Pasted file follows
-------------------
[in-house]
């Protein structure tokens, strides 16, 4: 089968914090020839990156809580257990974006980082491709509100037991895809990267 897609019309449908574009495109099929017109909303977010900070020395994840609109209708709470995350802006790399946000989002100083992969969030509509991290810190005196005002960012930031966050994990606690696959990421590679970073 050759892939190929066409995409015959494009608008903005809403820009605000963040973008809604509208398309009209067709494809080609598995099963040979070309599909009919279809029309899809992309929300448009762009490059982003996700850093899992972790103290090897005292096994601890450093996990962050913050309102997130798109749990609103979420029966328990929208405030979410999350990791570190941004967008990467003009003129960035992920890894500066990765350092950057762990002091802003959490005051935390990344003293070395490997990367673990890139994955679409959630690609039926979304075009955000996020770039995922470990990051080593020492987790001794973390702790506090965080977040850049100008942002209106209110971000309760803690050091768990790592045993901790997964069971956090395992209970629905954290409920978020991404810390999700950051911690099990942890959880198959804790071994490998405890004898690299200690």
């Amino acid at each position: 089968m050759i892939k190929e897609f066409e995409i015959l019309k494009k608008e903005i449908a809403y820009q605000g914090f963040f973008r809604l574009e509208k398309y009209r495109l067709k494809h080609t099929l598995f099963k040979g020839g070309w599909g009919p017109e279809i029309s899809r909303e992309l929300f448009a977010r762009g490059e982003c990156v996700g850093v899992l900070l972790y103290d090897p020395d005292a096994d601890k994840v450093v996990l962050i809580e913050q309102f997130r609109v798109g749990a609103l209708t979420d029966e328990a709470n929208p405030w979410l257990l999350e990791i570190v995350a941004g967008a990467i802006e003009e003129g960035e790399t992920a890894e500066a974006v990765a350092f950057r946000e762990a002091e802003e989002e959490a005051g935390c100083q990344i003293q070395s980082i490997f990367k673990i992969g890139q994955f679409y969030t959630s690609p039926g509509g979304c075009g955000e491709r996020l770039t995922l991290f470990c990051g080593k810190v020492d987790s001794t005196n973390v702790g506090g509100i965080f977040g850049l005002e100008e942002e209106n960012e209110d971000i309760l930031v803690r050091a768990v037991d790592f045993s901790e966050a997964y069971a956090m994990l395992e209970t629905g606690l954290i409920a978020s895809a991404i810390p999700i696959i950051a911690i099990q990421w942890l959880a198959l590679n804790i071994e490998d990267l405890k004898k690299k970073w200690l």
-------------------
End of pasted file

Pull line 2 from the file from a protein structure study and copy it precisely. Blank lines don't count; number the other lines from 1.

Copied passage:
């Protein structure tokens, strides 16, 4: 089968914090020839990156809580257990974006980082491709509100037991895809990267 897609019309449908574009495109099929017109909303977010900070020395994840609109209708709470995350802006790399946000989002100083992969969030509509991290810190005196005002960012930031966050994990606690696959990421590679970073 050759892939190929066409995409015959494009608008903005809403820009605000963040973008809604509208398309009209067709494809080609598995099963040979070309599909009919279809029309899809992309929300448009762009490059982003996700850093899992972790103290090897005292096994601890450093996990962050913050309102997130798109749990609103979420029966328990929208405030979410999350990791570190941004967008990467003009003129960035992920890894500066990765350092950057762990002091802003959490005051935390990344003293070395490997990367673990890139994955679409959630690609039926979304075009955000996020770039995922470990990051080593020492987790001794973390702790506090965080977040850049100008942002209106209110971000309760803690050091768990790592045993901790997964069971956090395992209970629905954290409920978020991404810390999700950051911690099990942890959880198959804790071994490998405890004898690299200690």